It was in this context that Hamas started out, as a kind of social charity service, but then it assumed a greater and greater role in politics. The Hamas leaders are essentially bourgeois politicians, who would like to be accepted as legitimate by the US and Israel. The problem they face is that the imperialists won't accept them as such, for they fear the poor and downtrodden that are amassed behind Hamas.

This is all creating a vacuum within Palestinian society. Fatah exposed itself in the past; Hamas is exposing itself today in government. Once again, the problem is a lack of an alternative on the left. And yet the Palestinian people have a long tradition of secular and left politics. It is a tragedy that even among this people the reactionary ideas of Islamic fundamentalism have managed to get a foothold. But this will not last for ever.

Egypt - huge polarisation between rich and poor

The population of Egypt is 80 million. It is a key country with a strong working class. The paradox is the following. Its GDP is growing by 7 percent; the budget deficit is 1 percent of GDP; Foreign Direct Investment is six times the 2003 level; its foreign reserves stand at $18 billion. Therefore, on the surface, everything should be fine.

But ordinary Egyptians by and large are not happy at all. This wealth is not "trickling down". Society is heavily divided with a big section living in utter poverty. Now there is big pressure on the government to speed up privatisation. Of the 22-million workforce, one third are currently employed by the state. But their jobs are seriously at risk. By the end of this year, if they carry out their plans, 80% of the economy will be in private hands, so a lot of these jobs will be cut.

44% of the population live on less than $2 a day. In recent weeks, they removed food subsidies on basic foods, the food eaten by the poor. Prices have doubled over the last two years. Egypt is the second recipient of US foreign aid after Israel, but two thirds of it is military aid, so has little or no effect on the conditions of the masses. In fact, the US is trying to bolster Egypt as an ally in a very unstable region. It needs a strong military apparatus to police its own workers and those of the surrounding countries, if needs be.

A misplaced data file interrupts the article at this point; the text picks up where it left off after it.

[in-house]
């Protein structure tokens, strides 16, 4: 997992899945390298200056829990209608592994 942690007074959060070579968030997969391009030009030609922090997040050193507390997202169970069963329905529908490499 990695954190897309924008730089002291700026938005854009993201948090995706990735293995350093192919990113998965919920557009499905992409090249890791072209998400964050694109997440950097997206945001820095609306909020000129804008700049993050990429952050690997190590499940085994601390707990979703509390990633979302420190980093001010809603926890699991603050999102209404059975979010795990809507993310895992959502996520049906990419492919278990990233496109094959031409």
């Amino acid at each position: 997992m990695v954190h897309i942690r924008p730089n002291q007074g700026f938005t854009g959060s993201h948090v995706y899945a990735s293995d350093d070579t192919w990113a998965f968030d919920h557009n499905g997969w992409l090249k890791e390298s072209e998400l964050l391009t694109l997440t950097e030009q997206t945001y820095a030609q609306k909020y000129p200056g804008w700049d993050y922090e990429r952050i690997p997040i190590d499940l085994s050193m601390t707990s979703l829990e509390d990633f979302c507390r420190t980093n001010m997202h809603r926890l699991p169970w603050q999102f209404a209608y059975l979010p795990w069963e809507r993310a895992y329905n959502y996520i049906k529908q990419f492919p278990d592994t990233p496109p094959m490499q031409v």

Just over a year and a half ago, there were elections in Egypt. There was a 77 percent abstention level, which in itself is a reflection of the mood of the masses. They do not feel represented by any of the candidates. In those elections we saw the "kaffayah" movement emerge, a movement mostly based on middle class layers. "Kaffayah" translates as "enough"! This reflected the fact that the middle classes in Egypt have also been seriously affected by the economic situation, and is an indication of a much deeper radicalisation taking place within Egyptian society.

Egypt has a very repressive anti-union regime and the lid is being kept firmly down on working class struggle. The Trade Unions are state-controlled and strike action must first be authorised by the state. And yet, recently we witnessed a mass strike of textile workers against privatisation. The most significant thing is that the strike was actually authorised. This reflects the enormous pressure on the regime itself. But even more important is the fact that the workers won - the regime gave in. This reflects the real mood beneath the surface. Especially where strikes are illegal and the workers have no channel through which to express their anger, it can seem that society is calm. But these few points help to underline the real process taking place in Egypt. The Egyptian working class is one of the biggest in Africa and the Middle East. Once it moves it will shake the whole region, with effects going well beyond the borders of Egypt.

And recent movements in Morocco

One country which highlights the points we have been making is Morocco. Here we see a major reawakening of the working class and youth. In Morocco there has been a constant movement since September 2006 of workers, youth, peasants and housewives against high prices. There have been simultaneous movements in all the main cities. This has been accompanied by an increasing number of strikes. There has been an almost permanent student protest over the last few years, against cuts, against non-admission to the universities.

The government is dominated by the Socialist Party - a pro-Western social democratic party, and now it is being exposed as this movement brings out all the contradictions. This exposure of the Socialist Party, thanks to the lack of a credible mass left alternative, is opening up room for the fundamentalists, who could well make gains in the elections.

The state of the left is unfortunately not good, but the recent developments reveal the enormous potential for class struggle and a left alternative. It is a question of building it.

The general pattern

We see the same pattern in all these countries: imperialism demands that they privatise, cut pensions, cut food subsidies (while prices are rising dramatically), and so on. What we also see everywhere is a vacuum on the left. This situation is tailor-made for a left force to emerge. The situation of the Lebanese Communist Party is an example. It is a Stalinist party, with no real perspective for socialism. It is allied with Hezbollah - and yet it is growing. That is because it is the only viable option on the left.